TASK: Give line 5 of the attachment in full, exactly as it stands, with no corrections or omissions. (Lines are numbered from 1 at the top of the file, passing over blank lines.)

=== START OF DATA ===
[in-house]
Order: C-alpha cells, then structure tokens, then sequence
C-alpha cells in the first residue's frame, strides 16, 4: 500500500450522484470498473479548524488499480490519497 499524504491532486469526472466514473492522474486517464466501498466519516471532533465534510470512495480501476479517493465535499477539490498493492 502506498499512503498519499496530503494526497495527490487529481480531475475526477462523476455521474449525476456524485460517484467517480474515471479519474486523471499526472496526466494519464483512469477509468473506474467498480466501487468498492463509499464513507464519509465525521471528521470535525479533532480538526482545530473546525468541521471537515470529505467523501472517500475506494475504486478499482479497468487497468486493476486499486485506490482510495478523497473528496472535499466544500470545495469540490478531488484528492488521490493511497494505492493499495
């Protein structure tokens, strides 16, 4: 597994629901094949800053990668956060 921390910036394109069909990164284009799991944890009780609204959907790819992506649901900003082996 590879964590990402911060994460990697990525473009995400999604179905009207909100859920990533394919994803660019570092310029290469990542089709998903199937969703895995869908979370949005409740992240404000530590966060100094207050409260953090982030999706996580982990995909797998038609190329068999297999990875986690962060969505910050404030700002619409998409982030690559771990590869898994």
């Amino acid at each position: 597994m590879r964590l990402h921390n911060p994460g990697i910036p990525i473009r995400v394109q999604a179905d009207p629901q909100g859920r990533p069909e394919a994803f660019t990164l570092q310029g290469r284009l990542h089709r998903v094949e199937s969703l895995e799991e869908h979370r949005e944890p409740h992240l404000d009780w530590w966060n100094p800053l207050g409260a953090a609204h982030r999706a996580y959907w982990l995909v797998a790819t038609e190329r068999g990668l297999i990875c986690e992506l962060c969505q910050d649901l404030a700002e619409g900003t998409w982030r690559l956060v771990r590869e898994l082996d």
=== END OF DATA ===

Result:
């Amino acid at each position: 597994m590879r964590l990402h921390n911060p994460g990697i910036p990525i473009r995400v394109q999604a179905d009207p629901q909100g859920r990533p069909e394919a994803f660019t990164l570092q310029g290469r284009l990542h089709r998903v094949e199937s969703l895995e799991e869908h979370r949005e944890p409740h992240l404000d009780w530590w966060n100094p800053l207050g409260a953090a609204h982030r999706a996580y959907w982990l995909v797998a790819t038609e190329r068999g990668l297999i990875c986690e992506l962060c969505q910050d649901l404030a700002e619409g900003t998409w982030r690559l956060v771990r590869e898994l082996d």